Tibbles1SM100x130This Sunday Elder Music column was launched in December of 2008. By May of the following year, one commenter, Peter Tibbles, had added so much knowledge and value to my poor attempts at musical presentations that I asked him to take over the column. He's been here each week ever since delighting us with his astonishing grasp of just about everything musical, his humor and sense of fun. You can read Peter's bio here and find links to all his columns here.

* * *

It's 1953 and I'm in grade 3. Most of the songs today I remember from that time, but there's a ring-in that I didn't find out about until later. I'll start with that one.

I must admit that my first exposure to the song Just Walkin' in the Rain was via the Johnnie Ray version a few years later than 1953. It was a few years after that I happened upon the original, far superior, version by THE PRISONAIRES.


The song was written by Johnny Bragg and he was the group's lead singer.

♫ Prisonaires - Just Walkin' In The Rain

Hi Lili Hi Lo seemed to be around for a bit in 1952 and 1953 (and later as well). As far as I can tell DINAH SHORE was the first to record the song, and that was in 1952.

Dinah Shore

However, I think the hit was in 1953 (perhaps it was one that straddled the years). That rationale is good enough for me because I wanted to include it, and besides, I've already selected the songs for 1952.

Hi Lili Hi Lo was written by Bronislau Kaper and Helen Deutsch and it made an appearance in the film "Lili", sung by Leslie Caron and Mel Ferrer. Helen Deutsch also wrote the film's screenplay.

♫ Dinah Shore - Hi Lili Hi Lo

Not too long before he burst on the scene with Rock Around the Clock, BILL HALEY was already morphing from a country performer into rock and roll.

Bill Haley

He was already recording covers of jump blues artists, most particularly Big Joe Turner's songs, and he was also writing his own songs in the same vein, one of which is Crazy Man Crazy.

♫ Bill Haley - Crazy Man Crazy

I mentioned JOHNNIE RAY above, and here he is singing a duet with DORIS DAY.

Johnnie & Doris

At this time Johnnie was often a welcome relief from the rubbish on the charts. Alas, he sometimes slipped and fell and recorded some of that himself – like this one, Let's Walk That-A Way.

♫ Doris Day & Johnnie Ray - Let's Walk That-A Way

Between Frank Sinatra, a few years earlier, and Elvis, a few years later, EDDIE FISHER was the one that set the teenyboppers squealing.

Eddie Fisher

He was closer to the Frank mold (with less talent) than Elvis, but he was what we had at the time. Eddie seems to be a bit of a stalker in his song, I'm Walking Behind You.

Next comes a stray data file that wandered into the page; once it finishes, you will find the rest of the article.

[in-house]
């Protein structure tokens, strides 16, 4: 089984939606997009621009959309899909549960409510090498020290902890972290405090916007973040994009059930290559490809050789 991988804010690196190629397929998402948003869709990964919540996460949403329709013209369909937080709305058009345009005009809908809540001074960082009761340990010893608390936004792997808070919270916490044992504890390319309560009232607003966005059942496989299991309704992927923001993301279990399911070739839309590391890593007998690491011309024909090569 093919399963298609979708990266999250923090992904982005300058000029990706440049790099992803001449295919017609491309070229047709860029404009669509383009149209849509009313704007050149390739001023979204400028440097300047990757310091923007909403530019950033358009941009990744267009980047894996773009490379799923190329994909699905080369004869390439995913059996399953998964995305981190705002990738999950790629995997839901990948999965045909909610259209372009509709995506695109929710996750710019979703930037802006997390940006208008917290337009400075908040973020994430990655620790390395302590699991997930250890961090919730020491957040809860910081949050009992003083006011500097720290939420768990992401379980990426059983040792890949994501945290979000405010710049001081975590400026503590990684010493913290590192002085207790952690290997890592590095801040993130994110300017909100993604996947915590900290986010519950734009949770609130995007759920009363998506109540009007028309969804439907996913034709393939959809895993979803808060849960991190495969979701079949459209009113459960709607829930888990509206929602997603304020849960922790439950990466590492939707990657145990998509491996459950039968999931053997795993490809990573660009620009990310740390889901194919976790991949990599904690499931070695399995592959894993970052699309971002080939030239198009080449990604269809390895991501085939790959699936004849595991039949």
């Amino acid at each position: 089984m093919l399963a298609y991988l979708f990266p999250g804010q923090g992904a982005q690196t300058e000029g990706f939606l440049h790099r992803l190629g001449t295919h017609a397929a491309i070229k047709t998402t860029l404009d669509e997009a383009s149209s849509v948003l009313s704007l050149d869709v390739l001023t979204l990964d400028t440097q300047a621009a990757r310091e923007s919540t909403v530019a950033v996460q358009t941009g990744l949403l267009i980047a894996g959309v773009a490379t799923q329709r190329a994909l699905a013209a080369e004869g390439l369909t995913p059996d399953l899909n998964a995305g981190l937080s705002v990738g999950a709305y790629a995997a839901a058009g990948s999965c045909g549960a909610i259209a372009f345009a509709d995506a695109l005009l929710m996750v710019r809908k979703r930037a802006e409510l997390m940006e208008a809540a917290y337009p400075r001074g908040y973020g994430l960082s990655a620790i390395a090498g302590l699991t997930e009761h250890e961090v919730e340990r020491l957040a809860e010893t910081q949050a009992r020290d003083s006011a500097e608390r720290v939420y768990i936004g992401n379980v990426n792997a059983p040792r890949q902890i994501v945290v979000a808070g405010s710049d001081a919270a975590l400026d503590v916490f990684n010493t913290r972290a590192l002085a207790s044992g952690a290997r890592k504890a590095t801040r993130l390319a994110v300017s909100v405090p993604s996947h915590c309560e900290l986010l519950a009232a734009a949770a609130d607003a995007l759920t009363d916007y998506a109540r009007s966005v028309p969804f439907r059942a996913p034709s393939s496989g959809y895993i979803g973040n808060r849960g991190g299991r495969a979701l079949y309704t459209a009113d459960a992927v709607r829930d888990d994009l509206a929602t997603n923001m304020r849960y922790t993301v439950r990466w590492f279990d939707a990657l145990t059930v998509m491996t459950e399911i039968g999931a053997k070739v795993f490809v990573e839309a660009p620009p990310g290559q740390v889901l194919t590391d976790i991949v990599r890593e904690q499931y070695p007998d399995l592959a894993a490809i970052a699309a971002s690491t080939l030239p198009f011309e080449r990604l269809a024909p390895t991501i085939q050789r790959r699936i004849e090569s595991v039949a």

♫ Eddie Fisher - I'm Walking Behind You

GUY MITCHELL was all over the charts around this time (and later as well).

Guy Mitchell

Like Johnnie Ray, he was also a relief from the music on the charts. However, he slipped as well, and at pretty much the same time, with She Wears Red Feathers. Here's your chance to catch up on your cocynuts and huly huly skirts.

♫ Guy Mitchell - She Wears Red Feathers

The FOUR LADS want to return to a city that doesn't exist anymore. Okay, it does, but under a different name.

Four Lads

Those who were listening to the hit parade in 1953 will know to what I refer. The song is Istanbul (Not Constantinople). The song was written by Jimmy Kennedy and Nat Simon and it surprised me a little that the city changed its name as recently as 1930.

♫ Four Lads - Istanbul (Not Constantinople)

Back around this time there was an English radio series, which we got here in Oz, called "Take it from Here". The next artists were all in that program. They are JOY NICHOLS, DICK BENTLEY and JIMMY EDWARDS.

Joy, Dick & Jimmy

If I were ranking the songs included today, this one would be at the very bottom (and there's some stiff competition). However, it was ubiquitous at the time and it's been stuck in my brain ever since, so now it's your turn to be so affected. The Little Red Monkey.

♫ Joy Nichols Dick Bentley & Jimmy Edwards - The Little Red Monkey

Thank heaven for PEARL BAILEY, so she can wipe that previous song out of my brain for a few minutes.

Pearl Bailey

Quite a few people recorded this one, but this is the one I prefer. Takes Two to Tango.

♫ Pearl Bailey - Takes Two To Tango

Here is a song that the Peter who lived next door and I sang together (The Two Petes – well we didn't call ourselves that, I just made that up). It's China Doll by SLIM WHITMAN.

Slim Whitman

The other Peter was better at the yodelling parts than I was (I don't know if anyone else would consider that a plus). Anyway, we had fun.

♫ Slim Whitman - China Doll

ELDER MUSIC: Mozart's Lesser Known Operas